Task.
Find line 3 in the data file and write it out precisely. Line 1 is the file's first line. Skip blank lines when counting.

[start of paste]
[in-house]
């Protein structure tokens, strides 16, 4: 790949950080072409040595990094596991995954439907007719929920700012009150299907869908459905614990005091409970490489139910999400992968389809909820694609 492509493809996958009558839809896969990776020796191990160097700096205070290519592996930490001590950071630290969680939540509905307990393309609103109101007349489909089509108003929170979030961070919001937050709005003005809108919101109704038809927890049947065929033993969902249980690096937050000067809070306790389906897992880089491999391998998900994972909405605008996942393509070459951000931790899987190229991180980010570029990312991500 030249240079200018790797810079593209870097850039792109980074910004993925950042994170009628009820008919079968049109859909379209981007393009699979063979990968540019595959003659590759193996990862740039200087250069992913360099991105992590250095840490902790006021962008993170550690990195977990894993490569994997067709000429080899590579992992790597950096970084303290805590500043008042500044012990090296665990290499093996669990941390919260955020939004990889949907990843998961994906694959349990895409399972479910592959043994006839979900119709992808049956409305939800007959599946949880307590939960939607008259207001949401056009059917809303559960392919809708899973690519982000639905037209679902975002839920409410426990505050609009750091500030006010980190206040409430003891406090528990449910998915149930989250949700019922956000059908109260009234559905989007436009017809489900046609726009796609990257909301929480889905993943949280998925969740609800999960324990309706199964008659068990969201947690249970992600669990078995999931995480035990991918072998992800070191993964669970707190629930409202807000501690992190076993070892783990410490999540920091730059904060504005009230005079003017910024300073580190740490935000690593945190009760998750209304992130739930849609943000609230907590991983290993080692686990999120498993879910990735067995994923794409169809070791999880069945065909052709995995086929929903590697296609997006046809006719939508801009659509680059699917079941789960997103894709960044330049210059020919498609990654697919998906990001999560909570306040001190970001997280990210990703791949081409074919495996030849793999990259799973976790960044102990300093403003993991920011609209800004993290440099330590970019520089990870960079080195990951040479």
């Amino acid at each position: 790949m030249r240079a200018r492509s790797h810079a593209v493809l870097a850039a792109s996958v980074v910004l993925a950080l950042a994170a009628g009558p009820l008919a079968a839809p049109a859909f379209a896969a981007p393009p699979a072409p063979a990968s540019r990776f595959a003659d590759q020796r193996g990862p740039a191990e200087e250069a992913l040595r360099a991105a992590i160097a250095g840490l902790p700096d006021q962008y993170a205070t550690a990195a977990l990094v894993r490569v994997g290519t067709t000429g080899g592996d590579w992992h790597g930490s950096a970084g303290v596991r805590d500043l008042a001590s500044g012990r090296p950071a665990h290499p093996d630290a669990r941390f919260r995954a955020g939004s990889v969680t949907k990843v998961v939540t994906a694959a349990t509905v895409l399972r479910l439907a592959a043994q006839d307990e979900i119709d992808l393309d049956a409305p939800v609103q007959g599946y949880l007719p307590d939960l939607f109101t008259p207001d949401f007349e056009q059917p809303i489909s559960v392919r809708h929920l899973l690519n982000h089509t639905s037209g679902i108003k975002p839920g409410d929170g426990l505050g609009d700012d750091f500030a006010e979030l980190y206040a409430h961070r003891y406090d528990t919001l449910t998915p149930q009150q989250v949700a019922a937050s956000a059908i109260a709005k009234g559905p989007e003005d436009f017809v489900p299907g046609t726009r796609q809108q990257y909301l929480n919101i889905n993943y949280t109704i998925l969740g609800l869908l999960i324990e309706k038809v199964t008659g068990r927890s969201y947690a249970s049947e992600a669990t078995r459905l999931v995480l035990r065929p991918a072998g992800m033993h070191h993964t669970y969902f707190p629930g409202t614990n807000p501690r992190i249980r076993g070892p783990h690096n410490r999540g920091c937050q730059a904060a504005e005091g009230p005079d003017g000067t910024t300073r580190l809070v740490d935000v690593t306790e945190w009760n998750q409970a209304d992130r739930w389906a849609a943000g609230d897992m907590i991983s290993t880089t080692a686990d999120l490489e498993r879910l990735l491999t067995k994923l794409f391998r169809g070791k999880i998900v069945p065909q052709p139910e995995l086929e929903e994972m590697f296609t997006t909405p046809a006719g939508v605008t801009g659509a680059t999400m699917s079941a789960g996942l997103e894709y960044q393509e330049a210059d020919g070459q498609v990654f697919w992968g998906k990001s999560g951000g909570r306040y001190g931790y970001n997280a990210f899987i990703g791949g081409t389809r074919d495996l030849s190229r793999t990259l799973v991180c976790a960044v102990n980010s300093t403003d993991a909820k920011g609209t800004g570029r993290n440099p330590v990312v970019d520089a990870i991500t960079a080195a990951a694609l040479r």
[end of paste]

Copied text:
């Amino acid at each position: 790949m030249r240079a200018r492509s790797h810079a593209v493809l870097a850039a792109s996958v980074v910004l993925a950080l950042a994170a009628g009558p009820l008919a079968a839809p049109a859909f379209a896969a981007p393009p699979a072409p063979a990968s540019r990776f595959a003659d590759q020796r193996g990862p740039a191990e200087e250069a992913l040595r360099a991105a992590i160097a250095g840490l902790p700096d006021q962008y993170a205070t550690a990195a977990l990094v894993r490569v994997g290519t067709t000429g080899g592996d590579w992992h790597g930490s950096a970084g303290v596991r805590d500043l008042a001590s500044g012990r090296p950071a665990h290499p093996d630290a669990r941390f919260r995954a955020g939004s990889v969680t949907k990843v998961v939540t994906a694959a349990t509905v895409l399972r479910l439907a592959a043994q006839d307990e979900i119709d992808l393309d049956a409305p939800v609103q007959g599946y949880l007719p307590d939960l939607f109101t008259p207001d949401f007349e056009q059917p809303i489909s559960v392919r809708h929920l899973l690519n982000h089509t639905s037209g679902i108003k975002p839920g409410d929170g426990l505050g609009d700012d750091f500030a006010e979030l980190y206040a409430h961070r003891y406090d528990t919001l449910t998915p149930q009150q989250v949700a019922a937050s956000a059908i109260a709005k009234g559905p989007e003005d436009f017809v489900p299907g046609t726009r796609q809108q990257y909301l929480n919101i889905n993943y949280t109704i998925l969740g609800l869908l999960i324990e309706k038809v199964t008659g068990r927890s969201y947690a249970s049947e992600a669990t078995r459905l999931v995480l035990r065929p991918a072998g992800m033993h070191h993964t669970y969902f707190p629930g409202t614990n807000p501690r992190i249980r076993g070892p783990h690096n410490r999540g920091c937050q730059a904060a504005e005091g009230p005079d003017g000067t910024t300073r580190l809070v740490d935000v690593t306790e945190w009760n998750q409970a209304d992130r739930w389906a849609a943000g609230d897992m907590i991983s290993t880089t080692a686990d999120l490489e498993r879910l990735l491999t067995k994923l794409f391998r169809g070791k999880i998900v069945p065909q052709p139910e995995l086929e929903e994972m590697f296609t997006t909405p046809a006719g939508v605008t801009g659509a680059t999400m699917s079941a789960g996942l997103e894709y960044q393509e330049a210059d020919g070459q498609v990654f697919w992968g998906k990001s999560g951000g909570r306040y001190g931790y970001n997280a990210f899987i990703g791949g081409t389809r074919d495996l030849s190229r793999t990259l799973v991180c976790a960044v102990n980010s300093t403003d993991a909820k920011g609209t800004g570029r993290n440099p330590v990312v970019d520089a990870i991500t960079a080195a990951a694609l040479r």